Friday, 16 April 2021


The Beatles’ Sept. 3, 1964, concert in Indianapolis inspired a lifetime of collecting Beatles memorabilia by Steve Smith, a part-time resident of Naples. 



That performance was a life-changing event for Mr. Smith.
It cost him more than the $4 face value. Witness this story:

“It was Sept. 3, 1964. I was 11 years old and breathless with anticipation,” writes Steve Smith, a resident of Naples and Indianapolis. “At 5 p.m. that evening, The Beatles were performing at the Indiana State Fair in Indianapolis at a cavernous building called the Coliseum.”

“My father worked at a local television station and was able to secure three of the approximately 12,000 tickets available. I was to attend the concert with my mother and 9-year-old brother. My father did not accompany us as he was busy producing a documentary of The Beatles’ visit for his TV station that became known as “Our Fair Beatles.”

“I remember standing in line at the front entrance of the Coliseum while a large crowd milled about outside anxiously waiting to go in,” Mr. Smith writes. “Finally, the time arrived to enter, and we took our seats. There were four warm-up acts before The Beatles took the stage. After what seemed forever, the moment arrived, The Beatles appeared, and a deafening explosion of screams erupted. I saw girls sobbing and tearing at their clothes.”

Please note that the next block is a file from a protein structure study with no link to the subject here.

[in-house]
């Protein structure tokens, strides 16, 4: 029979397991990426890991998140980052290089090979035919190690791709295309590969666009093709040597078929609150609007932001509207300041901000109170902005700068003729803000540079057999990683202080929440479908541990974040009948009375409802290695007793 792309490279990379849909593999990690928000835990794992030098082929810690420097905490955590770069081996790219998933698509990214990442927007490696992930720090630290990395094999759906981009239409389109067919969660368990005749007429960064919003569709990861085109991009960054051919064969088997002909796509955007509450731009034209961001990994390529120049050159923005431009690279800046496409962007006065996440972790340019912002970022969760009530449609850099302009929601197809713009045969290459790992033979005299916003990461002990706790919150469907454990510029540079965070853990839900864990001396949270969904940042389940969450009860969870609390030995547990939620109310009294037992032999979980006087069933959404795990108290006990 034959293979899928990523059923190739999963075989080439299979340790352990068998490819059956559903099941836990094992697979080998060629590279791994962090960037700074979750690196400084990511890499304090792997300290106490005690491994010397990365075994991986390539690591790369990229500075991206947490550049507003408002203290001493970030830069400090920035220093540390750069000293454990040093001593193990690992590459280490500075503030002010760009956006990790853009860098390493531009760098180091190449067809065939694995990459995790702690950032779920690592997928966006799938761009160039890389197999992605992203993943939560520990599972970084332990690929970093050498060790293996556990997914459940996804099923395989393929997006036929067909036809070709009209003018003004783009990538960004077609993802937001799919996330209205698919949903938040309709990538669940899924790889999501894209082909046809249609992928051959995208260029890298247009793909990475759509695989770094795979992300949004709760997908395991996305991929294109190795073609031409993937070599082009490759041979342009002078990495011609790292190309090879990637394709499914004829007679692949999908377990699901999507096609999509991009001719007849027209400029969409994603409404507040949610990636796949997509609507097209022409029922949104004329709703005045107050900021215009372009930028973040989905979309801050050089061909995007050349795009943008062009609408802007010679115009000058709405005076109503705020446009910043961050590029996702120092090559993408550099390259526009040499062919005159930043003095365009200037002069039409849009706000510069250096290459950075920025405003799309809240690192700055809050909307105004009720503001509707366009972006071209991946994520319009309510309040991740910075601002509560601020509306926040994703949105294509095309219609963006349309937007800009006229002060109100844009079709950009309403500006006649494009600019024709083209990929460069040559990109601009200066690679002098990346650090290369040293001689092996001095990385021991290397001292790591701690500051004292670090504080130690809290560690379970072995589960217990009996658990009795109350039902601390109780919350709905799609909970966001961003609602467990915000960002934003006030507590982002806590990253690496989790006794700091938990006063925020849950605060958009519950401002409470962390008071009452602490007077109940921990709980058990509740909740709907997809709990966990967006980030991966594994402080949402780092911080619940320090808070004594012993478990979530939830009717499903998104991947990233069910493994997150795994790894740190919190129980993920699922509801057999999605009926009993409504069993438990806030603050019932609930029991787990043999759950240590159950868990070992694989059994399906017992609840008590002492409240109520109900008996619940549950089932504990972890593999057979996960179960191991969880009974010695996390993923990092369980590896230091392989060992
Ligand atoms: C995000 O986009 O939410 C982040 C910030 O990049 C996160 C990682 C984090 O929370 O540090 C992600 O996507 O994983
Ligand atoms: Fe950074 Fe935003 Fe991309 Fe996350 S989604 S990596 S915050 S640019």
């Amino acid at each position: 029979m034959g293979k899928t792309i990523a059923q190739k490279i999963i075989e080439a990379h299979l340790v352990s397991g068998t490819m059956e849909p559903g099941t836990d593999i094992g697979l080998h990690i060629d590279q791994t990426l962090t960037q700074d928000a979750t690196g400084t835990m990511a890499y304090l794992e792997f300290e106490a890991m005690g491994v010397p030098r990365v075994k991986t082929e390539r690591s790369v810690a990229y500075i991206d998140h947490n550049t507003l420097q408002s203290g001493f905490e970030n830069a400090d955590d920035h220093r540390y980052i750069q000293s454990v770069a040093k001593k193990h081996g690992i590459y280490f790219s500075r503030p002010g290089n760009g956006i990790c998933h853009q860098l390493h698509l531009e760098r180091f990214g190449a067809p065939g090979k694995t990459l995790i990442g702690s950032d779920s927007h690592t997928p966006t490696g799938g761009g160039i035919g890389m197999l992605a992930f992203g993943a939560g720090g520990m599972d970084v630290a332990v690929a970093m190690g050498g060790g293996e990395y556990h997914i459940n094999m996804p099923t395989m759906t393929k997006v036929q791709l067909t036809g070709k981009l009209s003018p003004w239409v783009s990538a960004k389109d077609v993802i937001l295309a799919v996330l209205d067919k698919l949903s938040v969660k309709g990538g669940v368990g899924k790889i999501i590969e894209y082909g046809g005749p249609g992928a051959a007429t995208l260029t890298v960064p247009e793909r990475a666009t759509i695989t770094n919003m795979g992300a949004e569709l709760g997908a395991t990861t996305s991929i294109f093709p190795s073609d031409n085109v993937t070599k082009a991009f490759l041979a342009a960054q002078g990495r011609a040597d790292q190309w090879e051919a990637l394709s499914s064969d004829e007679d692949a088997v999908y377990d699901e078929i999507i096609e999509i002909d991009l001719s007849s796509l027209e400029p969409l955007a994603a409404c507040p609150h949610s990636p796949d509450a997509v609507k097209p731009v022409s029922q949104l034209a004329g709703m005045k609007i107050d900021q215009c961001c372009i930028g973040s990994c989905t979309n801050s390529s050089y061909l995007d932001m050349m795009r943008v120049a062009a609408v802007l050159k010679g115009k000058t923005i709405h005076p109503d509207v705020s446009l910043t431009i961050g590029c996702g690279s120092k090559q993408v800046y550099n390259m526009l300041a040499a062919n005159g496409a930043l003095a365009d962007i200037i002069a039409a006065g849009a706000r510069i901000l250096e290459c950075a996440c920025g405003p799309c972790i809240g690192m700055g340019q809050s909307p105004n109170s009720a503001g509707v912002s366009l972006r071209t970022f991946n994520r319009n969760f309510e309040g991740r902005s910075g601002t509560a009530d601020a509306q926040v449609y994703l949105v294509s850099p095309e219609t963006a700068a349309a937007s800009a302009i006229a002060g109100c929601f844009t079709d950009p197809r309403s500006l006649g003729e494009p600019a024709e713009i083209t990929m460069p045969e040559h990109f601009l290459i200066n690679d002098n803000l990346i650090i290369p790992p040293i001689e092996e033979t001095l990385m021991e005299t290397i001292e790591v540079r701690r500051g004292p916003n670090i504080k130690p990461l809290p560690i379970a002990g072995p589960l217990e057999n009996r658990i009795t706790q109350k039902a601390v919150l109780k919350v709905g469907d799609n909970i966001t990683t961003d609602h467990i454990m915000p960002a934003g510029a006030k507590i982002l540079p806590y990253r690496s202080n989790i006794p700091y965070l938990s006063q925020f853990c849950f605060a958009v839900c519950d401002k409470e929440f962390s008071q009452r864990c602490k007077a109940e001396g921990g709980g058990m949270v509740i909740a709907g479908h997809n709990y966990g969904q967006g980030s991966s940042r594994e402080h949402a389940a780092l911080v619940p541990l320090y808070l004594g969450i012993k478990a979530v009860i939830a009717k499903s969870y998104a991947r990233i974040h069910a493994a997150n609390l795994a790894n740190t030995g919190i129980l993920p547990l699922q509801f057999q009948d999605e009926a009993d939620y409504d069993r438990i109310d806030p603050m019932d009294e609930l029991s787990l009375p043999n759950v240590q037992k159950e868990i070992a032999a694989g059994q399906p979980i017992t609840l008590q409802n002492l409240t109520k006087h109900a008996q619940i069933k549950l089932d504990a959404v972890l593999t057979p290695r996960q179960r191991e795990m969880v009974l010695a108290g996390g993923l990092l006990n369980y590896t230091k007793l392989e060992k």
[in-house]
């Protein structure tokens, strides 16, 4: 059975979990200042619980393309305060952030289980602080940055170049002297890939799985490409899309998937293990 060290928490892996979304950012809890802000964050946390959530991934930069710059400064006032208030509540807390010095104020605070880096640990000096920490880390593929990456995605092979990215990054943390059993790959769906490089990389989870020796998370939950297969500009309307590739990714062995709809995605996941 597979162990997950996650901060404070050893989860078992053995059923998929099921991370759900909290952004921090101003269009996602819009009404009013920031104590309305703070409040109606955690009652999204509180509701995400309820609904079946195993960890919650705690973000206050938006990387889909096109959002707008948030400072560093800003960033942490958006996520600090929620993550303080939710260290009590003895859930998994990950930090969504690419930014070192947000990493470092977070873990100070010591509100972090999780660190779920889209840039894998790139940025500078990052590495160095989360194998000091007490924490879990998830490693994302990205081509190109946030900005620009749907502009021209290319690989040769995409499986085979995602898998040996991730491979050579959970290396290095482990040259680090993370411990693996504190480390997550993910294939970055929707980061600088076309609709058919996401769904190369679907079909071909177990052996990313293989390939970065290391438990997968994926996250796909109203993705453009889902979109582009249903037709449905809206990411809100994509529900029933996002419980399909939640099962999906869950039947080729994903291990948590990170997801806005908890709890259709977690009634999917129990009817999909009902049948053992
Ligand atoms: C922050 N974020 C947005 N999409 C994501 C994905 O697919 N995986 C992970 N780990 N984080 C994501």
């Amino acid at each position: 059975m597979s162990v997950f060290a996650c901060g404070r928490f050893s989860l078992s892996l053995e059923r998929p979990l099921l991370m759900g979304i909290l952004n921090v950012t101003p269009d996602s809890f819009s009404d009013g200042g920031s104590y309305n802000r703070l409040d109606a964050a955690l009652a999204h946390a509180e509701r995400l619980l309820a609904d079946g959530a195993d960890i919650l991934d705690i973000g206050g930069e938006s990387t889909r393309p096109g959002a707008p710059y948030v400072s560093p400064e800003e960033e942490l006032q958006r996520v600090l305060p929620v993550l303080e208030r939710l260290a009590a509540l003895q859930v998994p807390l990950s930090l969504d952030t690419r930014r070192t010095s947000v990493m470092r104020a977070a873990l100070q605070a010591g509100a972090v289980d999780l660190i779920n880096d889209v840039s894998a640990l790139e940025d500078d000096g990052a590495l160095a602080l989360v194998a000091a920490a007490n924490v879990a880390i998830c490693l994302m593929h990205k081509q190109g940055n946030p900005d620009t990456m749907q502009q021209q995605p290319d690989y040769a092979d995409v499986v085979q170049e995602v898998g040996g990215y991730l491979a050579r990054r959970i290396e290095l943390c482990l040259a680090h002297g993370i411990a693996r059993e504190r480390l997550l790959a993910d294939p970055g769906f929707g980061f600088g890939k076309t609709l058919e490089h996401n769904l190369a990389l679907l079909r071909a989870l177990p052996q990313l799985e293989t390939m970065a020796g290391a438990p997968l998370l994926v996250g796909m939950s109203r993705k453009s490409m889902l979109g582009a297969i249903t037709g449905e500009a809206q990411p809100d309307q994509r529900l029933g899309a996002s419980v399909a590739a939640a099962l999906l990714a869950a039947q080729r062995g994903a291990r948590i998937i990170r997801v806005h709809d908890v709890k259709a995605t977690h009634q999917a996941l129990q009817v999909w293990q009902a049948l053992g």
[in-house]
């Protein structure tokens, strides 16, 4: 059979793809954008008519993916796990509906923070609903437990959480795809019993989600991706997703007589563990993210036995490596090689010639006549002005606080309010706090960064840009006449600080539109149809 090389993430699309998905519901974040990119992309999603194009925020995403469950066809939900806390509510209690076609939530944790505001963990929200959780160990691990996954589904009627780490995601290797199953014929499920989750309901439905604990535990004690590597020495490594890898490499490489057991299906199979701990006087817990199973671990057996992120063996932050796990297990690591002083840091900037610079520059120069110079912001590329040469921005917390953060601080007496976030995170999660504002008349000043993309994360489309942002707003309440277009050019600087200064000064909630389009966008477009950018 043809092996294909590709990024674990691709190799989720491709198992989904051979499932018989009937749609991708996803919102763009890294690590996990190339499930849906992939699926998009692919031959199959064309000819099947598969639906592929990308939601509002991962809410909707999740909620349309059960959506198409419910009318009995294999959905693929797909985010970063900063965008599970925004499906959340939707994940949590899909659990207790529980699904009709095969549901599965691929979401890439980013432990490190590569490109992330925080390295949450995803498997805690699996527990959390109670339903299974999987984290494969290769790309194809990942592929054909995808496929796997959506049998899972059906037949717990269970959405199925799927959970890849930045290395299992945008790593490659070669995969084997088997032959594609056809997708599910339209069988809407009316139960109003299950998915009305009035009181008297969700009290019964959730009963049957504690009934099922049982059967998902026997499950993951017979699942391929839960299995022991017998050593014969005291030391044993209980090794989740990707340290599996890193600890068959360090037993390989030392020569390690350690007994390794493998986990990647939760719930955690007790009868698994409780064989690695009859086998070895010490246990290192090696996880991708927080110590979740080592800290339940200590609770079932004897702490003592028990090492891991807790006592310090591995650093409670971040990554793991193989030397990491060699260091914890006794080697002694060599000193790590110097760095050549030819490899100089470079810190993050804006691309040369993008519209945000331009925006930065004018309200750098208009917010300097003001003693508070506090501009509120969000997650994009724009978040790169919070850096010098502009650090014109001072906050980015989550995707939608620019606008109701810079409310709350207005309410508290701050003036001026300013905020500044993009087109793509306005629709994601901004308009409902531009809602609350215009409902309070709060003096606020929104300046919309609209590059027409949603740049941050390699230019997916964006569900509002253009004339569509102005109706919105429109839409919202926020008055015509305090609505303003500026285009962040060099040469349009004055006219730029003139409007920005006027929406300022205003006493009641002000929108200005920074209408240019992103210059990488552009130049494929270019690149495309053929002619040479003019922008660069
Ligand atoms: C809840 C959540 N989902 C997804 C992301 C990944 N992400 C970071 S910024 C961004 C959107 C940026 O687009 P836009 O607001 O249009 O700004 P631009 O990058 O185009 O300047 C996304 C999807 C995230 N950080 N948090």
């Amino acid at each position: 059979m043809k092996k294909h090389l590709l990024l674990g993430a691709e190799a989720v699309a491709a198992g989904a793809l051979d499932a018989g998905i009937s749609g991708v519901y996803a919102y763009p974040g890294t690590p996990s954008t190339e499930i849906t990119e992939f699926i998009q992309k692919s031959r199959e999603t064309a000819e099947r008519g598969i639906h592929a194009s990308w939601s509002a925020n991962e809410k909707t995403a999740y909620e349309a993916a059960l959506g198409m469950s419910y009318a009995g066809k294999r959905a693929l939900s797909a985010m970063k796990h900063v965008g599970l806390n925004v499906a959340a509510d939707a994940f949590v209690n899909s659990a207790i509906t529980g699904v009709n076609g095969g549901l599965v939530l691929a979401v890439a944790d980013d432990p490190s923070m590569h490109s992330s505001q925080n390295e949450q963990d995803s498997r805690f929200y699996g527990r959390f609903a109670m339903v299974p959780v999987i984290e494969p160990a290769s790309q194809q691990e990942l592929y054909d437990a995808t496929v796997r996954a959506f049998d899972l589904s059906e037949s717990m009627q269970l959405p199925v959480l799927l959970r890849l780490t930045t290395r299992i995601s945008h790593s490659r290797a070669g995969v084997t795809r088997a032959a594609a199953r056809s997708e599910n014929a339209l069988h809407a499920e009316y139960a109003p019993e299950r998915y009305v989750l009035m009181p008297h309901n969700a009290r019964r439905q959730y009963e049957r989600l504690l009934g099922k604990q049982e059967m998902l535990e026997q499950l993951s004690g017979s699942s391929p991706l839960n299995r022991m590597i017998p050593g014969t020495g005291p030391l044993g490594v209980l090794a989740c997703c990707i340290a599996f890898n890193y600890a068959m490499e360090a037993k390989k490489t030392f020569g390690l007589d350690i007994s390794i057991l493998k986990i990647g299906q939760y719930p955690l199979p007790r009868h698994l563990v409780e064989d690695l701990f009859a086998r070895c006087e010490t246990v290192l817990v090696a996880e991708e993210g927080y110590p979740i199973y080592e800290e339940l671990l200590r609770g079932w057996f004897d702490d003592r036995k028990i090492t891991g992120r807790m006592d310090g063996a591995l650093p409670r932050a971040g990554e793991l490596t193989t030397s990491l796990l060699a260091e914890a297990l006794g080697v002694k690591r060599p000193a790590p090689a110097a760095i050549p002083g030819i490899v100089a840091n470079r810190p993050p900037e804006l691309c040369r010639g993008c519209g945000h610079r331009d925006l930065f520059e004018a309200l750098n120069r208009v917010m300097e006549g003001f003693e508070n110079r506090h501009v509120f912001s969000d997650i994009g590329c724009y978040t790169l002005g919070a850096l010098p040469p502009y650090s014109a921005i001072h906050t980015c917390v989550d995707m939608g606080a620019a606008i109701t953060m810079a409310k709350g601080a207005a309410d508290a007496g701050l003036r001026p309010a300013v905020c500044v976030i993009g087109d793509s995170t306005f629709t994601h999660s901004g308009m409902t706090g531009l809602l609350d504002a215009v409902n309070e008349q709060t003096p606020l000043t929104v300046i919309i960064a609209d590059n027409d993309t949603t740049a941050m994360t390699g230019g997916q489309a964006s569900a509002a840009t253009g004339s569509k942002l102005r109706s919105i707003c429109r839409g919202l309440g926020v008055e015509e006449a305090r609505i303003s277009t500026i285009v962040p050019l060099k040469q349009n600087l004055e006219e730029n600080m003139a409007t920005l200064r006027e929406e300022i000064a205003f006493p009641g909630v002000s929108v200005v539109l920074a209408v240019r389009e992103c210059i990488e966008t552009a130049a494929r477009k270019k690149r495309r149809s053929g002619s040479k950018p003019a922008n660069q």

“The lads from Liverpool put on quite a show,” he writes. “I was mesmerized. I had never seen or heard anything like it. The concert ended all too quickly, lasting only 30 minutes and 12 songs.”

“I became a Beatles fanatic and eventually began a lifelong hobby of collecting vintage Beatles memorabilia,” he writes. “Unfortunately, the three tickets that my family possessed were lost to history. I have no idea what happened to them. When I began collecting, I was determined to purchase a ticket to that concert.”

“Many years later, I finally found one that I wanted,” he writes. “It was in great condition. Back then, tickets were not scanned, of course, but instead were torn by ticket-takers to prove that the holder of the ticket had legitimately passed through the turnstile. The ticket I found had been torn only slightly at one end, thus preserving full headshot pictures of all four Beatles on the front of the ticket. I paid $580 for the ticket, substantially more than the $4 original face value. I’m reasonably confident that it’s worth more than $1,000 today.”

“I ended up selling my vast collection of Beatles memorabilia in anticipation of our move to Florida, but one item I did not part with was the State Fair ticket, which I still have,” Mr. Smith writes. “That 11-year-old pre-teen is now a 68-year-old senior citizen. Whenever I gaze upon that ticket, it brings back fond childhood memories of a momentous occasion when I personally witnessed a phenomenon that changed popular culture and popular music forever.”

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